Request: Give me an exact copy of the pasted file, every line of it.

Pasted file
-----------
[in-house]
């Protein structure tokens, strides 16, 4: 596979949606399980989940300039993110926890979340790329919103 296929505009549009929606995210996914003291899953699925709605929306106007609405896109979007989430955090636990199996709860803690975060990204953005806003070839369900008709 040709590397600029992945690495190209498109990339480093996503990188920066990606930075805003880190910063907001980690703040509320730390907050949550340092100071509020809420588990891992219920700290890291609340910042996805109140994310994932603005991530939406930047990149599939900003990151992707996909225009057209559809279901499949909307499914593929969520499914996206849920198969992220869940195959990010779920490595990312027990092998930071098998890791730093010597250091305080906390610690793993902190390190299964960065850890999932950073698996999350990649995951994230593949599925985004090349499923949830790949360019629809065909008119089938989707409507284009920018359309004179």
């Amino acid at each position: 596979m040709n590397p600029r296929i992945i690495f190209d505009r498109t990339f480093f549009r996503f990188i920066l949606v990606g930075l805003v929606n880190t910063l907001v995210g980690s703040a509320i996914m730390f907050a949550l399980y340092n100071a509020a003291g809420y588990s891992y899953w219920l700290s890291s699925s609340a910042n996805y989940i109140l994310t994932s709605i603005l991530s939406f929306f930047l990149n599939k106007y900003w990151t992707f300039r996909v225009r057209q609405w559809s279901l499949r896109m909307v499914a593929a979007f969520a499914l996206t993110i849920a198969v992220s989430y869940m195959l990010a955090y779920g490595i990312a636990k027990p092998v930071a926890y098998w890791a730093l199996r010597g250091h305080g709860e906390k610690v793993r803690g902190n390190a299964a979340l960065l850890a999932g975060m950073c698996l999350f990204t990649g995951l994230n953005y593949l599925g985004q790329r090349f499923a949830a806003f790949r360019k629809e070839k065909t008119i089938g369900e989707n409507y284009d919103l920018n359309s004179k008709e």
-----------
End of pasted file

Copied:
[in-house]
């Protein structure tokens, strides 16, 4: 596979949606399980989940300039993110926890979340790329919103 296929505009549009929606995210996914003291899953699925709605929306106007609405896109979007989430955090636990199996709860803690975060990204953005806003070839369900008709 040709590397600029992945690495190209498109990339480093996503990188920066990606930075805003880190910063907001980690703040509320730390907050949550340092100071509020809420588990891992219920700290890291609340910042996805109140994310994932603005991530939406930047990149599939900003990151992707996909225009057209559809279901499949909307499914593929969520499914996206849920198969992220869940195959990010779920490595990312027990092998930071098998890791730093010597250091305080906390610690793993902190390190299964960065850890999932950073698996999350990649995951994230593949599925985004090349499923949830790949360019629809065909008119089938989707409507284009920018359309004179």
């Amino acid at each position: 596979m040709n590397p600029r296929i992945i690495f190209d505009r498109t990339f480093f549009r996503f990188i920066l949606v990606g930075l805003v929606n880190t910063l907001v995210g980690s703040a509320i996914m730390f907050a949550l399980y340092n100071a509020a003291g809420y588990s891992y899953w219920l700290s890291s699925s609340a910042n996805y989940i109140l994310t994932s709605i603005l991530s939406f929306f930047l990149n599939k106007y900003w990151t992707f300039r996909v225009r057209q609405w559809s279901l499949r896109m909307v499914a593929a979007f969520a499914l996206t993110i849920a198969v992220s989430y869940m195959l990010a955090y779920g490595i990312a636990k027990p092998v930071a926890y098998w890791a730093l199996r010597g250091h305080g709860e906390k610690v793993r803690g902190n390190a299964a979340l960065l850890a999932g975060m950073c698996l999350f990204t990649g995951l994230n953005y593949l599925g985004q790329r090349f499923a949830a806003f790949r360019k629809e070839k065909t008119i089938g369900e989707n409507y284009d919103l920018n359309s004179k008709e």